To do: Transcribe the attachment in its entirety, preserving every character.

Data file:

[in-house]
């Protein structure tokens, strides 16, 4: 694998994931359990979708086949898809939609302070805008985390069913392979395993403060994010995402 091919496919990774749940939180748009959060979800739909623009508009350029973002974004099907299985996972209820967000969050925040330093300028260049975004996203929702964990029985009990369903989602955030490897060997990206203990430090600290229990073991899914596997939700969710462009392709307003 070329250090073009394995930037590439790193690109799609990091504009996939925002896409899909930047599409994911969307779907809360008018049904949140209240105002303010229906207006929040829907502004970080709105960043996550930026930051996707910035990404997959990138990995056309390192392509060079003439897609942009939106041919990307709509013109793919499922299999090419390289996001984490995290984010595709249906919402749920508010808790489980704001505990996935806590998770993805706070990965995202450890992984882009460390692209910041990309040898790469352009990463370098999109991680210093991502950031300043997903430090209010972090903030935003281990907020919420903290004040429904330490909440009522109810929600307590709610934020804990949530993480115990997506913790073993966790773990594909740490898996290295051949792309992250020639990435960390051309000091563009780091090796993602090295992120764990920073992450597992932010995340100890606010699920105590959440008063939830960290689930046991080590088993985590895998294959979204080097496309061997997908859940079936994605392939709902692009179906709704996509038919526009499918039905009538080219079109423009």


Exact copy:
[in-house]
């Protein structure tokens, strides 16, 4: 694998994931359990979708086949898809939609302070805008985390069913392979395993403060994010995402 091919496919990774749940939180748009959060979800739909623009508009350029973002974004099907299985996972209820967000969050925040330093300028260049975004996203929702964990029985009990369903989602955030490897060997990206203990430090600290229990073991899914596997939700969710462009392709307003 070329250090073009394995930037590439790193690109799609990091504009996939925002896409899909930047599409994911969307779907809360008018049904949140209240105002303010229906207006929040829907502004970080709105960043996550930026930051996707910035990404997959990138990995056309390192392509060079003439897609942009939106041919990307709509013109793919499922299999090419390289996001984490995290984010595709249906919402749920508010808790489980704001505990996935806590998770993805706070990965995202450890992984882009460390692209910041990309040898790469352009990463370098999109991680210093991502950031300043997903430090209010972090903030935003281990907020919420903290004040429904330490909440009522109810929600307590709610934020804990949530993480115990997506913790073993966790773990594909740490898996290295051949792309992250020639990435960390051309000091563009780091090796993602090295992120764990920073992450597992932010995340100890606010699920105590959440008063939830960290689930046991080590088993985590895998294959979204080097496309061997997908859940079936994605392939709902692009179906709704996509038919526009499918039905009538080219079109423009």